The last 3 months of 2020 were quite special for us. We welcomed our second daughter into this world, and started a new phase of life as a family of four. Fortunately, we had time off from work and my mother in law was here with us to make the transition as smooth as possible.
We also enjoyed lots of time outdoors, taking advantage of the fantastic weather and knowing that winter was coming. Last but not least, we celebrated all of our birthdays and enjoyed time together as a family.
Let’s Dive Into the Q4 Numbers
Health was one of our top expense for the last 3 months of the year. All the $1,589 relate to the delivery and care of our daughter while we were in the hospital. The delivery went well and both wife and daughter handled it like champs. They did so good that we were discharged a day earlier than expected from the hospital.
Food was the the largest expense for the 4th quarter (#2 supermarkets + #7 food outside). Food expenditures totaled $1,655 for the quarter or $519 per month. While we had 6 people in the house (counting the in-laws) for much of the quarter, my in-laws generously paid for some groceries and eating out, so the monthly average was in line to what it usually is for just the 3 (now 4) of us.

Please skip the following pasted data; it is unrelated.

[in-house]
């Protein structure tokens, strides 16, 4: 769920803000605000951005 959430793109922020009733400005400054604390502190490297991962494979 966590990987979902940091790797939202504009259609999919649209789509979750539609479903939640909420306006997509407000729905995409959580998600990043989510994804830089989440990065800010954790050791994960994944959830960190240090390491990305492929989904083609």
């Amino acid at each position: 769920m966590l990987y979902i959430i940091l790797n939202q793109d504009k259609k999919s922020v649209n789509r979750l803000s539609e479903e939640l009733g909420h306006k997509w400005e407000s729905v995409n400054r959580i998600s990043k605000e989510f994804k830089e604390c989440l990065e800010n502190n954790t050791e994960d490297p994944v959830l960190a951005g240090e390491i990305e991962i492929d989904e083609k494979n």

Housing expenditures were the 3rd largest. This includes property taxes, mortgage interest, HOA fees, home insurance, and home improvement and maintenance. The total for the quarter was $1,557, which averages to $519 per month. Our property taxes increased 12% in November. On the bright side, mortgage interest continues to decline to where it is now less than the property taxes.
The “others” category was the next largest. This includes mainly charitable donations. Other than the expenses already mentioned, everything else was relatively low and as expected. So let’s move on the 2020 totals.
Total 2020 Expenses
Quarter by quarter breakdown:
Q4 2020 expenses = $6,606
2020 grand total = $25,670
2020 Breakdown and Comparison to 2019
Daycare was the biggest positive difference. As mentioned on previous posts, we took our oldest daughter out in March due to the pandemic, and she never came back.
Supermarkets was one of the biggest negative differences. I used to get free snacks as the office and some free lunches, my daughter also got lunch and snacks at daycare. Also, we started using Instacart and Walmart pick-up for most of our groceries during the pandemic. Those are more expensive than shopping at Aldi in person, which is what we used to do prior to COVID-19. On the other hand, food outside was lower than in 2019. This is mainly due to the fact that we didn’t do any extended travel in 2020. In 2019 we spent a few weeks in Colombia and California. During those travels, we eat out a lot more then when we are home.
As mentioned above, the delivery of our second daughter made health expenses higher in Q4, and for the whole year in general. We replaced the clutch in our 2007 Kia Spectra in January 2020, which made the car others expenditures greater than in 2019.